Looking ahead, converting some of your assets to a revenue stream, such as an annuity with a lifetime income benefit or a dividend-paying stock, for example, could help fuel your retirement without the worry of running on empty. And when you do retire, will you be emotionally ready to spend your savings? Maybe not. Three-fourths of average retirees — as defined in terms of income and assets — saw their nest eggs remain the same or increase in retirement, according to the Employee Benefits Research Institute (opens in new tab). Why? I believe psychologist Abraham Maslow might attribute it to being stuck at the base of his pyramid.
Maslow theorized the most fundamental human needs are physiological — air, water, food, clothing and shelter — and safety, including personal and financial security, health and well-being. A meaningful retirement should evolve beyond these needs at the bottom of Maslow’s hierarchy of needs. Unfortunately, the fear of running out of money in retirement continues to haunt a generation of Boomers.
If you are spending retirement days worrying about your savings, rather than comfortably spending your savings to self-actualize, you are not on the right path.
If I retired today, what would my new life look like?
Money aside, another vital commodity in retirement is time. After retirement, your new passage of time comes in daily doses in which you get an additional eight hours or more free. What could that look like? Sleep in, play golf, take up pickleball, travel or start a project. You could have an exciting start, but for many, after the retirement sugar rush wears off, managing the additional time can be an unexpected challenge.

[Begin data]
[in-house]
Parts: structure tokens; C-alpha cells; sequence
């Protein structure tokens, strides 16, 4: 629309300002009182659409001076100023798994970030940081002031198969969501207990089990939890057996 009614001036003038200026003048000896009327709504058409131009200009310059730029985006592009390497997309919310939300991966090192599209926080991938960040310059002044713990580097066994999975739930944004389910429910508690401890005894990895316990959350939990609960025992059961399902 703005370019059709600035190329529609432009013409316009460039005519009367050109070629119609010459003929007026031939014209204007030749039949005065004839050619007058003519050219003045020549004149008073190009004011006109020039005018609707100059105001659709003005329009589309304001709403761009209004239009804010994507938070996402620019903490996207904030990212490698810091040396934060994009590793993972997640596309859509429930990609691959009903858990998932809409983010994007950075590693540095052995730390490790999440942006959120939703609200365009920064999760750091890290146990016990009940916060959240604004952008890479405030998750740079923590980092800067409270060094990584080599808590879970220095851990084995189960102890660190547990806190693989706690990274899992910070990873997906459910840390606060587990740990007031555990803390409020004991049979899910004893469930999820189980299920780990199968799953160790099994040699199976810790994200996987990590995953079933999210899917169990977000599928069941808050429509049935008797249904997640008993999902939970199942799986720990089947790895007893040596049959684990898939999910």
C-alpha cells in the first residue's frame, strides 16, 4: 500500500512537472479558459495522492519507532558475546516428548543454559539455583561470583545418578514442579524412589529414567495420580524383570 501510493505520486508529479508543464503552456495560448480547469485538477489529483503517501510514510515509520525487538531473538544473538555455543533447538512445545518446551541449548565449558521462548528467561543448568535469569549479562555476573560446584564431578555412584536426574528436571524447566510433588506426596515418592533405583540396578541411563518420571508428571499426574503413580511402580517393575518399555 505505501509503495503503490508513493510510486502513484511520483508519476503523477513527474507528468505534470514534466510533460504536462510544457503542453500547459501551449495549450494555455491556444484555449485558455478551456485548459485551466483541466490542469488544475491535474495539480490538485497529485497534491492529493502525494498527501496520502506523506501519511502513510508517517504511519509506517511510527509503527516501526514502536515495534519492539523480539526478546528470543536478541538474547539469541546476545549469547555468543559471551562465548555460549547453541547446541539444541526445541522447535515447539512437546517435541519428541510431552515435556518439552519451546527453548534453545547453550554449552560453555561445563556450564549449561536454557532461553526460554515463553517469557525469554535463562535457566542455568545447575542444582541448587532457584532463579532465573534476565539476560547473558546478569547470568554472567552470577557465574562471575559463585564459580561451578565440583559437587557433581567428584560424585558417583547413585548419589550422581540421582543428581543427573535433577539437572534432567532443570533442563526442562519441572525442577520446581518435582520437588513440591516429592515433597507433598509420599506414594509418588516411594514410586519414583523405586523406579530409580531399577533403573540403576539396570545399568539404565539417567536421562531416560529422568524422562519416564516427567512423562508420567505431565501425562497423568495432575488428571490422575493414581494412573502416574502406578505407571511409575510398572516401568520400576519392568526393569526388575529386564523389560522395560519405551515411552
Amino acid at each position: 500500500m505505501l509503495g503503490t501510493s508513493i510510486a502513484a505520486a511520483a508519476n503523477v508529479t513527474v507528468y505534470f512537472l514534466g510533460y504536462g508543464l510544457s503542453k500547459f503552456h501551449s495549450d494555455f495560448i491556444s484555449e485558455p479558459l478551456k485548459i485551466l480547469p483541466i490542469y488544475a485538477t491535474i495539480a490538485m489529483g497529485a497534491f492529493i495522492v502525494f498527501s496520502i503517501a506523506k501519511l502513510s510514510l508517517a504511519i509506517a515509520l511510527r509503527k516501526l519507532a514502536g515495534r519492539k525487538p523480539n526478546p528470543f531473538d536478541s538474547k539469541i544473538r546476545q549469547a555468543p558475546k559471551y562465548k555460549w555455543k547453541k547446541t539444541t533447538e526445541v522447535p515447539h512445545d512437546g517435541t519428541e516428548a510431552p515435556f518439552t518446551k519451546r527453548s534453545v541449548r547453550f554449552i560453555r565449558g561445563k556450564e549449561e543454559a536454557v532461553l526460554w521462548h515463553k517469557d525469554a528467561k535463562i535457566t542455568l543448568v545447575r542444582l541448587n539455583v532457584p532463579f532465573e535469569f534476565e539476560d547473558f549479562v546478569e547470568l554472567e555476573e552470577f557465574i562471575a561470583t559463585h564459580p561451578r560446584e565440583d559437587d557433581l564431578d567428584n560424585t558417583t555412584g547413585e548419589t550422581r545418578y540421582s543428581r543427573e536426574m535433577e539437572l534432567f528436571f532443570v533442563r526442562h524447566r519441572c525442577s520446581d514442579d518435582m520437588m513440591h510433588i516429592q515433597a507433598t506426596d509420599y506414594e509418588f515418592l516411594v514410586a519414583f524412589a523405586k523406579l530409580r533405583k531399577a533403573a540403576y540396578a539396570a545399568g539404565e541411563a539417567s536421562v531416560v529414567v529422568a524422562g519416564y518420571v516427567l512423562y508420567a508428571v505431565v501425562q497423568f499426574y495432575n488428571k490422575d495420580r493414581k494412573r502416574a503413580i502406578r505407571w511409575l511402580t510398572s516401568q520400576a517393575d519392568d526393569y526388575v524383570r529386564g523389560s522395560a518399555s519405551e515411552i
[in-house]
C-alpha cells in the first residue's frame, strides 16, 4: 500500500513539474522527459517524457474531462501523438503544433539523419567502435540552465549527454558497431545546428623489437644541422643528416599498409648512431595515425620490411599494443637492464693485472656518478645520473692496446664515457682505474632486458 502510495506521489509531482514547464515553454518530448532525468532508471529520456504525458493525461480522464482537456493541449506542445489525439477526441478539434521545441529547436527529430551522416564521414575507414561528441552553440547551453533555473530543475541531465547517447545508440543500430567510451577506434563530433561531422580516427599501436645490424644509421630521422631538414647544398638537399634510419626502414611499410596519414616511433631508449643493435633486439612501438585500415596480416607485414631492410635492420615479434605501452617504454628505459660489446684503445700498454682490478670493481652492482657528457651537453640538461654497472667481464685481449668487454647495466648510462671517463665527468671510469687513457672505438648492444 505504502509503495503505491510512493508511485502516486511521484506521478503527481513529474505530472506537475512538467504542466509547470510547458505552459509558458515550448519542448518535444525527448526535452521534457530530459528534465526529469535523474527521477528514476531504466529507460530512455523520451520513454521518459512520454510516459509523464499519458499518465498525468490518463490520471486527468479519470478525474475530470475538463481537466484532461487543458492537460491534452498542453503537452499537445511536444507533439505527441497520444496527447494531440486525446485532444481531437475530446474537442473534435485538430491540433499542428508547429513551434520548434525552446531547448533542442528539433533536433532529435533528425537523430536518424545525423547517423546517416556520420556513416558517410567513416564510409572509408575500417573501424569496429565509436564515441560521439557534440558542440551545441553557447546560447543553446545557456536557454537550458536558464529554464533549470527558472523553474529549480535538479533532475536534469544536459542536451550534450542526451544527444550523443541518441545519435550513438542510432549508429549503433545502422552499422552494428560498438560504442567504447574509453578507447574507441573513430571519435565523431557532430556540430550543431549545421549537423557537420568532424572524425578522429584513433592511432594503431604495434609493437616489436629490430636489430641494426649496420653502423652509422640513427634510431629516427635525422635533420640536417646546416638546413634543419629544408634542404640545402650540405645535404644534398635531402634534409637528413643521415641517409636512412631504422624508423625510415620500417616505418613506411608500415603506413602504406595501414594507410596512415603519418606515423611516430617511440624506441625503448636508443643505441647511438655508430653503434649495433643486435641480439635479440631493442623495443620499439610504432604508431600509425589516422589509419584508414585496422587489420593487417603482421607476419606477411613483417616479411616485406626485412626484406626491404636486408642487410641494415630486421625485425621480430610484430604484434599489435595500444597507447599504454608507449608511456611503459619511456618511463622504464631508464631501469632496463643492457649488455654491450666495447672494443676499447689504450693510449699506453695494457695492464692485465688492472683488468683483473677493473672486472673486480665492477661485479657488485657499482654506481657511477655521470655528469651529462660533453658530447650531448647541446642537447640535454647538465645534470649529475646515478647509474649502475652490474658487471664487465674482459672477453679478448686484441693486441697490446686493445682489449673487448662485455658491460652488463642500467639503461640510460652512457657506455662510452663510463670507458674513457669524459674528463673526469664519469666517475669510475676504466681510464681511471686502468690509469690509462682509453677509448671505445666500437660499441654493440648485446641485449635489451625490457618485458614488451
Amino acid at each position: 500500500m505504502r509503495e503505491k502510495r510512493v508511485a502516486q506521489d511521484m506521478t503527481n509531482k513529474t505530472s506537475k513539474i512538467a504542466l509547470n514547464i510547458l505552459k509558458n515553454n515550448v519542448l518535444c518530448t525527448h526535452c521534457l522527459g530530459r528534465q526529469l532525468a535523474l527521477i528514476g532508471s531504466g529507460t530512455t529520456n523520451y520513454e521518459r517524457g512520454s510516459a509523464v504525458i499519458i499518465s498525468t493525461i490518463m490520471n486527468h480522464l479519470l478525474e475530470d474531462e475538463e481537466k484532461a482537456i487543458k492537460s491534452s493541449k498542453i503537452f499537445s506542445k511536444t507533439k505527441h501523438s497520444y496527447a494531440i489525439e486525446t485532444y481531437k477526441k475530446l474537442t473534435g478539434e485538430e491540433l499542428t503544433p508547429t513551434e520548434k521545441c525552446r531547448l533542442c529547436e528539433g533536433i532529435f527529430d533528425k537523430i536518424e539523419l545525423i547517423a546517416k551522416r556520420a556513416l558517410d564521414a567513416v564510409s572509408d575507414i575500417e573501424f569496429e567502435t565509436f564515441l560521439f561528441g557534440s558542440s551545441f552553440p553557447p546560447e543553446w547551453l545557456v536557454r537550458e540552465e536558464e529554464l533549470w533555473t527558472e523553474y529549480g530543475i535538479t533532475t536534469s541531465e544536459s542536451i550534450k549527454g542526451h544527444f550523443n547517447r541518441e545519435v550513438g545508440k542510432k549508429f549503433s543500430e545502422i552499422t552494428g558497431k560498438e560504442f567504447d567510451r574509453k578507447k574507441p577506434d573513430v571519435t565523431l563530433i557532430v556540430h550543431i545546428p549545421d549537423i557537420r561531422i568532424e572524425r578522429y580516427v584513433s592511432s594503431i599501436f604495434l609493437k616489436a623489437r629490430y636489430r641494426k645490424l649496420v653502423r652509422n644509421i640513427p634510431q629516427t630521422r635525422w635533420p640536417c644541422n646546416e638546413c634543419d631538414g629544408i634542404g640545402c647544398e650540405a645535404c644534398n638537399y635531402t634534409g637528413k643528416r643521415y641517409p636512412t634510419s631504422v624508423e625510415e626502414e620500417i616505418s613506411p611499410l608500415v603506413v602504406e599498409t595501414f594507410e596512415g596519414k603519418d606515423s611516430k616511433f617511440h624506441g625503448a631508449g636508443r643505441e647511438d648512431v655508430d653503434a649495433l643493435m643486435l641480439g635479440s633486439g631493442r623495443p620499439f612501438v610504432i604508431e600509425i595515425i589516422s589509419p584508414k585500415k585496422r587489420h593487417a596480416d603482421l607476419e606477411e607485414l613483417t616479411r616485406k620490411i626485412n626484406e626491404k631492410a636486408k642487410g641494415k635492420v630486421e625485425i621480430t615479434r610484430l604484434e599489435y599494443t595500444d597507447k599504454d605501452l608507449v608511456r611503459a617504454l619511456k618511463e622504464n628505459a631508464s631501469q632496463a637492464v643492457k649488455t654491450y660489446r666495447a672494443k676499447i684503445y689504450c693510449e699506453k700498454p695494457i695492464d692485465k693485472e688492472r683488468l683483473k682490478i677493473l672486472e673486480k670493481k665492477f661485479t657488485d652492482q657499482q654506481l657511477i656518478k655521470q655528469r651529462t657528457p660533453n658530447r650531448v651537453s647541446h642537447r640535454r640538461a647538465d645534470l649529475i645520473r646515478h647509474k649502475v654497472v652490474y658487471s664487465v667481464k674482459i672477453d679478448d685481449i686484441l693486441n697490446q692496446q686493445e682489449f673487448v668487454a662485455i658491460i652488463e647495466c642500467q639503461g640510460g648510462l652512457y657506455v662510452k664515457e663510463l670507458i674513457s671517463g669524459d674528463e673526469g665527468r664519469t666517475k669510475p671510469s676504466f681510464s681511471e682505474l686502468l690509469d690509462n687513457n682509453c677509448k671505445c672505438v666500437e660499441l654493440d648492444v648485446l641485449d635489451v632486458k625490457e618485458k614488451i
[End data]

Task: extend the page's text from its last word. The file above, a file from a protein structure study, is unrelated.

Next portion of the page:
If you have an intentional plan with purpose, your clock can be filled with reward rather than regret. Those who lack purpose in retirement (opens in new tab) have a significantly higher likelihood of experiencing a heart attack, stroke, Alzheimer’s disease, early mortality and other health risks associated with aging. It’s obvious that a financial plan is not a retirement plan. There’s a bigger picture in play.
And connections are key. Vivek Murthy (opens in new tab), former U.S. Surgeon General to President Barack Obama, notes “Loneliness and weak social connections are associated with a reduction in lifespan similar to that caused by smoking 15 cigarettes a day and even greater than that associated with obesity.”
The pandemic ushered in a new era of carpe diem retirement decisions. But due to inflation, the economy or a general sense of unreadiness, some are undoing that decision, unretiring when possible (opens in new tab). Or maybe they just miss making strong connections with colleagues.
Whether you push forward or turn back, reset or retreat, take a moment to talk through your retirement plan with your financial professional. That’s one decision you can’t go wrong with.
Jackson® is the marketing name for Jackson Financial, Inc., Jackson National Life Insurance Company® (Home Office: Lansing, Michigan) and Jackson National Life Insurance Company of New York® (Home Office: Purchase, New York).
Phil Wright is Vice President of Marketing Communications at Jackson National Life Distributors LLC (JNLD) and an award-winning financial writer. He started with the company in 1994 and focuses on the development and creation of marketing business content. He is a Registered Principal and Certified Fund Specialist (CFS®).